In brief, a crack dealer and serial offender, one Tarahrick Terry, was arrested for firearms offenses and selling crack cocaine in 2008. He pleaded guilty to the crack charge. Still in prison, he claimed that his sentence should be reduced based on the First Step Act, passed by Congress two years after his conviction. But he didn’t qualify for a reduction under the terms of the Act that applies only to those who were sentenced under the mandatory sentencing provisions of the 1986 crack statute. Terry didn’t receive a mandatory minimum sentence and therefore couldn’t benefit from the provisions of the First Step Act. Simple.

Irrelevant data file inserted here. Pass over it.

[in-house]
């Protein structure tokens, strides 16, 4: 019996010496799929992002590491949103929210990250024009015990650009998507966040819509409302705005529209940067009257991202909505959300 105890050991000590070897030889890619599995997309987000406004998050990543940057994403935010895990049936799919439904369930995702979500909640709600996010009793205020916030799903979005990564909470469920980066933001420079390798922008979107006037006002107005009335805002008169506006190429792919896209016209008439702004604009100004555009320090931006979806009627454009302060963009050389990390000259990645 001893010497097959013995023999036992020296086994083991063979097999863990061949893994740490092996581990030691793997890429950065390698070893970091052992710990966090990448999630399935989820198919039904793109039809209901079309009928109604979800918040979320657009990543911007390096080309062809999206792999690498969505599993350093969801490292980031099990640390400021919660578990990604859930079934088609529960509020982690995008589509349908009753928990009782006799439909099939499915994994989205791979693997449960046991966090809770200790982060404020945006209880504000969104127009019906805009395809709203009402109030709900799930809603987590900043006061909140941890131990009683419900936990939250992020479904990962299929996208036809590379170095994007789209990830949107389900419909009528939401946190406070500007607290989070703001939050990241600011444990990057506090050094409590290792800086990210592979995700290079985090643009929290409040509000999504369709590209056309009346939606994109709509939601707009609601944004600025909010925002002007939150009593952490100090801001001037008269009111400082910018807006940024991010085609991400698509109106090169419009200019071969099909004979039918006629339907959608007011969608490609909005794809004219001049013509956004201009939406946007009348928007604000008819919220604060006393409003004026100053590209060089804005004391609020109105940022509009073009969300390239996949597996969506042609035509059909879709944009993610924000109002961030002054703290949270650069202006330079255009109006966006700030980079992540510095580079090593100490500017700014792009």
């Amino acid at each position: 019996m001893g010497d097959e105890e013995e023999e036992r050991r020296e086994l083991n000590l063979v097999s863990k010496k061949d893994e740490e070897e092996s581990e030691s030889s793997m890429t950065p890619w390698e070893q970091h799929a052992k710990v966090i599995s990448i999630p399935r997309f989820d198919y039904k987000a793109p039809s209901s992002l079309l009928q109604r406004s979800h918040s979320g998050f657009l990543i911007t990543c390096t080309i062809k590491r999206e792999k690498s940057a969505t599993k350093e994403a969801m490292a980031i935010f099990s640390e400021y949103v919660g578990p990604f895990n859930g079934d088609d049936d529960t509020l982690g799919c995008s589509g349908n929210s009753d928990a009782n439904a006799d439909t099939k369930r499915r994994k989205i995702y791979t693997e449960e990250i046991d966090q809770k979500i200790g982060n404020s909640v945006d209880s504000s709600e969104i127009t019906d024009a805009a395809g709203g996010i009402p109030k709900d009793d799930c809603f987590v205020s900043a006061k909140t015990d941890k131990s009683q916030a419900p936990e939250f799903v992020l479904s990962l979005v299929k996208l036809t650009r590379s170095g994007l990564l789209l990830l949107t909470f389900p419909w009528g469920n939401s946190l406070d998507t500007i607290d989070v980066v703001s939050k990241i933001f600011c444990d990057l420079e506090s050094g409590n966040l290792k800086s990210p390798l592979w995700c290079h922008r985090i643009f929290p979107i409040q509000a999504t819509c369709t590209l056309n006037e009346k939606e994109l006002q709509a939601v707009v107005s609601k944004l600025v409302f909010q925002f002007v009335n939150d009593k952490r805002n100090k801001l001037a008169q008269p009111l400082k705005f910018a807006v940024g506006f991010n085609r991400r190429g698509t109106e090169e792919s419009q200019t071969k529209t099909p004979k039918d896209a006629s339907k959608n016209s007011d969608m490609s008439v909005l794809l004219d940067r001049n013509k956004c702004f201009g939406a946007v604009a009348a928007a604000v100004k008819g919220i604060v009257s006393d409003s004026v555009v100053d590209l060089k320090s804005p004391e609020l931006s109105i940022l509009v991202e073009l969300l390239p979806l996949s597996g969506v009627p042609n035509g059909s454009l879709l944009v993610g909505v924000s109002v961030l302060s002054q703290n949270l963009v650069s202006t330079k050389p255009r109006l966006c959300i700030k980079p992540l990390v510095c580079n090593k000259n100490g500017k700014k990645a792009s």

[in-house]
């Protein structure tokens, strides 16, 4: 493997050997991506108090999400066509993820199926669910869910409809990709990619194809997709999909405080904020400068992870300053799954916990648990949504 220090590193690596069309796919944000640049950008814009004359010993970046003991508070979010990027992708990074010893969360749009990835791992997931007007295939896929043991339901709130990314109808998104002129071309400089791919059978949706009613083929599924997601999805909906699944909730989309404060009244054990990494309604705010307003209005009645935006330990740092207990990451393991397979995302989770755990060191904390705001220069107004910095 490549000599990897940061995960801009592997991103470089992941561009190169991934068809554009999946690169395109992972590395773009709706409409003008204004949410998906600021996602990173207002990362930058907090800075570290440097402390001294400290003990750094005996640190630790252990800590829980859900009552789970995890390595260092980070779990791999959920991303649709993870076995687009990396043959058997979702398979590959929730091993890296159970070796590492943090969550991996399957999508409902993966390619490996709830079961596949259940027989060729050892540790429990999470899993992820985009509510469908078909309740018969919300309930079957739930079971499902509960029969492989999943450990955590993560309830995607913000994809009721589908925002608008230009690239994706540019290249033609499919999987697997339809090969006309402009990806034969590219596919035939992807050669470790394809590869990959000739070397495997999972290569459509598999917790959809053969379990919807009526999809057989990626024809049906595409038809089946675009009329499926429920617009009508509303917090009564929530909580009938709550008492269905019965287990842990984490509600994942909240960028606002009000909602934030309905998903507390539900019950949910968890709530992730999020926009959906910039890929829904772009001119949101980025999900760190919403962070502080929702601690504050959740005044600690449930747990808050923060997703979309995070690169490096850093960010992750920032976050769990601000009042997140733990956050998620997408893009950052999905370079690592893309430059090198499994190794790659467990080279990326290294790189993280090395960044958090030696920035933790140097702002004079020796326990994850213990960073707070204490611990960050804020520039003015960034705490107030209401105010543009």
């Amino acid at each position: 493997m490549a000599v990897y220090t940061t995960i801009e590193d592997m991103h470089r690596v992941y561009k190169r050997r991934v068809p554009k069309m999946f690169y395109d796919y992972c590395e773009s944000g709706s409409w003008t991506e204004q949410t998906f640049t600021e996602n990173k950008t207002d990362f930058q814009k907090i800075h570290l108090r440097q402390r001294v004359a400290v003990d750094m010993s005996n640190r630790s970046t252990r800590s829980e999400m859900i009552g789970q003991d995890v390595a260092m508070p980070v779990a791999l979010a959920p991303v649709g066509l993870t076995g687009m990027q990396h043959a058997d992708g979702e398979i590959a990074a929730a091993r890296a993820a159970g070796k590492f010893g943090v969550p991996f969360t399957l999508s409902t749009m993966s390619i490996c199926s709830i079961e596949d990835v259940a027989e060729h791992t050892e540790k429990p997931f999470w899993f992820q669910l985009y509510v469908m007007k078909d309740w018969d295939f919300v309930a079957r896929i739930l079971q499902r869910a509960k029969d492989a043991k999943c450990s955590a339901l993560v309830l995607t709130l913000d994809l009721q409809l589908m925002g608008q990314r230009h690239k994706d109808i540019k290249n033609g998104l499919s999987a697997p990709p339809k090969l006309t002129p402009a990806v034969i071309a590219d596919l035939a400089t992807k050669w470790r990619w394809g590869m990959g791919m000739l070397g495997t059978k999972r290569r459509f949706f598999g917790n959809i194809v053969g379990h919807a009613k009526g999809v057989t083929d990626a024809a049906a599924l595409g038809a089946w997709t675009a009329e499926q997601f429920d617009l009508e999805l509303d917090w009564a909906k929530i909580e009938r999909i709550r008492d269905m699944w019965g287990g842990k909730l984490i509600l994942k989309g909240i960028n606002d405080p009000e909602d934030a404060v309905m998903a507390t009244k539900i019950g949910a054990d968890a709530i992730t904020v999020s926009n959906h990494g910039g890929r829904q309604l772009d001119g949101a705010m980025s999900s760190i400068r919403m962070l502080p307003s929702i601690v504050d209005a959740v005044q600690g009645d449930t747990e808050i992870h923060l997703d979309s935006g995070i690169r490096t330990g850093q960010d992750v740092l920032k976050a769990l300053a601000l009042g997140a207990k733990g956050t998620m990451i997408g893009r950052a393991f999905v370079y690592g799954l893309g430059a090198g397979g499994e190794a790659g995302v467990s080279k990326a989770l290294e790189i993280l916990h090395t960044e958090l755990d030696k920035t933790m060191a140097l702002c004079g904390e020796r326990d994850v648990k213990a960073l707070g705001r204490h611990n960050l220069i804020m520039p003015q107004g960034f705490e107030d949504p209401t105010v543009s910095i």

But that’s where the case got, if no more complicated, then certainly more interesting. Strangely, it appears that the Biden Justice Department agrees with the defendant, Tarahrick Terry. Terry requested a writ of certiorari while President Trump was still in office. The Trump DOJ opposed both the granting of the writ and the content of the appeal. In short, it agreed with the trial and appellate courts, opinions eventually endorsed by the SCOTUS. Given that the U.S., as represented by the Department of Justice, had been Terry’s prosecutor at every previous level, it was no surprise that it continued to be so under Trump at the final stage of the proceedings.